Maltese tuna exporters and ranchers are pressuring the government to fight such a ban. The government and PN and PL MEPs are giving in to the strong multimillion Euro lobby instead of joining the majority of the European Parliament and a majority of European Union countries to take the necessary steps to protect a natural resource and small local fishermen. Some groups in the European Parliament with a history of defending strong industrial lobbies’ interests and who boast of being the largest group, have done the same in the vote on the ban in international trading in tuna. They have defended the interests of strong lobbies instead of the common interest. Thankfully these groups were defeated and their amendment to render the ban ineffective was blocked. Michael Briguglio siad:’AD thanks the Green Group in the European Parliament which chose to defend our common interest and the small traditional fishermen who fish in a sustainable manner.’

Simon Galea, spokesperson on Animal Welfare and Agriculture added:’The ban in international trade in tuna is in the common interest of us all. Fishing can be reassumed once the stock numbers improve. On the other hand fishing will have to cease for good once the species is extinct. Resisting such a ban is attempting suicide. Stricter measures have to be introduced once the ban is lifted. New quotas for sustainable fishing plus better enforcement of such is essential in order to prevent history from repeating itself.’

It is about time the government of Malta joins those of Italy and France by supporting this ban.

Greens deplore Government’s stand on Bluefin Tuna


AD, stated Chairperson Arnold Cassola, strongly deplores the government’s
stand against the EU’s proposal to halt for two years the exploitation of the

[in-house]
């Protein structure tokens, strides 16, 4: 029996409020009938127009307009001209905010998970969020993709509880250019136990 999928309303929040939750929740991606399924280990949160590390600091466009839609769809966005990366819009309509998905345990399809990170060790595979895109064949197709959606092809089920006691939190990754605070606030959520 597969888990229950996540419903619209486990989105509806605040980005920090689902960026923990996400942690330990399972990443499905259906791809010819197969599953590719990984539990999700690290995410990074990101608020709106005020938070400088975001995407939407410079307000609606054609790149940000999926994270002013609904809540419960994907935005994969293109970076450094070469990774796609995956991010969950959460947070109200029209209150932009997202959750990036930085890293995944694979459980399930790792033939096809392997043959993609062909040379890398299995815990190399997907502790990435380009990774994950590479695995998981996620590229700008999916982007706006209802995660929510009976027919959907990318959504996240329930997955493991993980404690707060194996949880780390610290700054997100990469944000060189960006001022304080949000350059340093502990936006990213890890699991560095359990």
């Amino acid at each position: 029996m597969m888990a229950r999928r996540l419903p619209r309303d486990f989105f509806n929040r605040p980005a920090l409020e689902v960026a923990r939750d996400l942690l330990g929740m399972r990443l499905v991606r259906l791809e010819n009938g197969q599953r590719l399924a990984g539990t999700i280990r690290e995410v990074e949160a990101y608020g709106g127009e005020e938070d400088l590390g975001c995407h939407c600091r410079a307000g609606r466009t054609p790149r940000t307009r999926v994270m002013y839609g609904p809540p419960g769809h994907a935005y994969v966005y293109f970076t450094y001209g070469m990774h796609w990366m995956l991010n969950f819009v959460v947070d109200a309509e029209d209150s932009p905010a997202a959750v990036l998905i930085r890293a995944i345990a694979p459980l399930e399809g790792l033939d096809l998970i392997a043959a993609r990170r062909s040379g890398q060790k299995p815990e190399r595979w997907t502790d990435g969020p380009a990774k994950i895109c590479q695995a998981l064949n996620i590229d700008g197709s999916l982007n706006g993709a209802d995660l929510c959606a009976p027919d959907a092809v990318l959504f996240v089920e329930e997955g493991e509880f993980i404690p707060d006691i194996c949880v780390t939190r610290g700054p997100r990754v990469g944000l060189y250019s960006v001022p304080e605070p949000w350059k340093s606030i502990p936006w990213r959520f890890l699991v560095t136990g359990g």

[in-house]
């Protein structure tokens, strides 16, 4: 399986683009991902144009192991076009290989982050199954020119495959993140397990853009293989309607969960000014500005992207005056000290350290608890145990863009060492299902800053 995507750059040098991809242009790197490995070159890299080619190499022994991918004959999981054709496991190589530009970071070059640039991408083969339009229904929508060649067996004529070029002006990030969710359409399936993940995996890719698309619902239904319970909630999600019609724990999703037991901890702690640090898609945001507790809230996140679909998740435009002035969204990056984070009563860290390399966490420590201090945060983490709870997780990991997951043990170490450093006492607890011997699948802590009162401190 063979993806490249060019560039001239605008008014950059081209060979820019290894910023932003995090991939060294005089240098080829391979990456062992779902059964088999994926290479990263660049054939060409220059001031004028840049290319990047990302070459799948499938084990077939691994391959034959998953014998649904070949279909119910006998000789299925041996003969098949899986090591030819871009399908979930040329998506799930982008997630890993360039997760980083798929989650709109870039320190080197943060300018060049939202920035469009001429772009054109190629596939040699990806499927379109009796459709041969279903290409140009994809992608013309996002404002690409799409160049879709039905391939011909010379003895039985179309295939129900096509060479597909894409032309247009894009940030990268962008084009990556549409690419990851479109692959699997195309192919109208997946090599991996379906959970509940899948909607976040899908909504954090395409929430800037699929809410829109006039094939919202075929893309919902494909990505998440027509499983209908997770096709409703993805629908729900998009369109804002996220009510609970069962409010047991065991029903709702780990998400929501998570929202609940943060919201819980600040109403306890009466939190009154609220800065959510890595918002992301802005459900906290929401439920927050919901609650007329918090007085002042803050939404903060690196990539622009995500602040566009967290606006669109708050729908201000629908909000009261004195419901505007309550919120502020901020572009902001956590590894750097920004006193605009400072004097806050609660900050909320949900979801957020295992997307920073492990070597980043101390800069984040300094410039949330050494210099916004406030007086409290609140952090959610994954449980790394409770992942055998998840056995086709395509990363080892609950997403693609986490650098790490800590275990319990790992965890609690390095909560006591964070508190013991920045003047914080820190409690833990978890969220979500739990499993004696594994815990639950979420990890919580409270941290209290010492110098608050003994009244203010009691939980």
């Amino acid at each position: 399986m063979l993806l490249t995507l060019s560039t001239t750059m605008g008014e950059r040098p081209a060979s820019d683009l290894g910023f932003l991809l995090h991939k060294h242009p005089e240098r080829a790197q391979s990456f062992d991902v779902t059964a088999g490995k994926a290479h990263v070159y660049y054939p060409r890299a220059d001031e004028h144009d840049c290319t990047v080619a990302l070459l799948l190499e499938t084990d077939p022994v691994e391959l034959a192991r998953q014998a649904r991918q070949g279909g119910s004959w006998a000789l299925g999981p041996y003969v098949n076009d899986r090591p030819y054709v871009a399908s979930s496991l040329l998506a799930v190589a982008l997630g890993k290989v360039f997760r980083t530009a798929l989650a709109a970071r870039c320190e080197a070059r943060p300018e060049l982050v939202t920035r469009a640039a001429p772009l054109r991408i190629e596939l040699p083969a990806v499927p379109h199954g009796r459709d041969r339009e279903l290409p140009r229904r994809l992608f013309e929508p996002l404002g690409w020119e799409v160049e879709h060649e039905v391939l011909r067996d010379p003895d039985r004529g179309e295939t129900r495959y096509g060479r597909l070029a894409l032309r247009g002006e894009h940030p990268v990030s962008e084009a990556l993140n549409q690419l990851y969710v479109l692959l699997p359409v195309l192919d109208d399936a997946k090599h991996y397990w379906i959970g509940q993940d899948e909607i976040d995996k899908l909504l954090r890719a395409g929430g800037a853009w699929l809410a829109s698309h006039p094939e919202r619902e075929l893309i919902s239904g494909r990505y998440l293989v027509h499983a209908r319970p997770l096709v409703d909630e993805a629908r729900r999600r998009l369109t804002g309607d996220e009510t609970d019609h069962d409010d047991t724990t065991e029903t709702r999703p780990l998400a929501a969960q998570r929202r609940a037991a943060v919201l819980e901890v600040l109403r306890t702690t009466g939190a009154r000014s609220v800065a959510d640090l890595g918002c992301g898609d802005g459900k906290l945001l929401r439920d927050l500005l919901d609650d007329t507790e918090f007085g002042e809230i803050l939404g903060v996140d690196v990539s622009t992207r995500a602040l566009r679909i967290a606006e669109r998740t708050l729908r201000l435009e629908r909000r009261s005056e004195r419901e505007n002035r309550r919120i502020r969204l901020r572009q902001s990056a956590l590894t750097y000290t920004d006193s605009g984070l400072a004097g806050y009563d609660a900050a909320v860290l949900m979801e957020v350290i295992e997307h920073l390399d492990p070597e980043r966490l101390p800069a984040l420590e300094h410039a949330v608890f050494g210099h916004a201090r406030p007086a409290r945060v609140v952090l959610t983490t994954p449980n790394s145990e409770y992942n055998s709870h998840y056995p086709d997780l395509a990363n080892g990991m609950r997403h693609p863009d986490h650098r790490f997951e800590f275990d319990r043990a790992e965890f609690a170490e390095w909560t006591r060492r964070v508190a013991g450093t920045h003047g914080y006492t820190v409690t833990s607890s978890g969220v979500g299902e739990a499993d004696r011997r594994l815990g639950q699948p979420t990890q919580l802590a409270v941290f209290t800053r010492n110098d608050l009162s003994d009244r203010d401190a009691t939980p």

Bluefin Tuna to ensure that the species is not driven to extinction due to
unsustainable pressure. The population of the breeding tuna in 2007 was only a quarter of the level of that of 50 years ago, most of the decline occuring in recent years.

The Maltese Government’s opposition to the EU Commission proposal, added Carmel Cacopardo AD Spokesman on Sustainable Development and Local Government, not only shows a lack of an environmental commitment but also exposes the government’s willingness to back short term economic profit at the expense of natural resources.The livelihood of Maltese fishermen who use traditional fishing methods is being threatened by such behaviour.

On the basis of the precautionary principle established in International Fora
and enshrined in Malta’s Environment Protection Act, the Maltese Government should have supported the EU’s proposal thereby protecting blue fin tuna from the unscrupulous exploitation by large scale industrial fishing. There is no need to wait for more detailed scientific studies, concluded Carmel Cacopardo, to arrive to the obvious conclusion that unless there is an immediate halt to bluefin tuna exploitation this species will become extinct shortly.

Ralph Cassar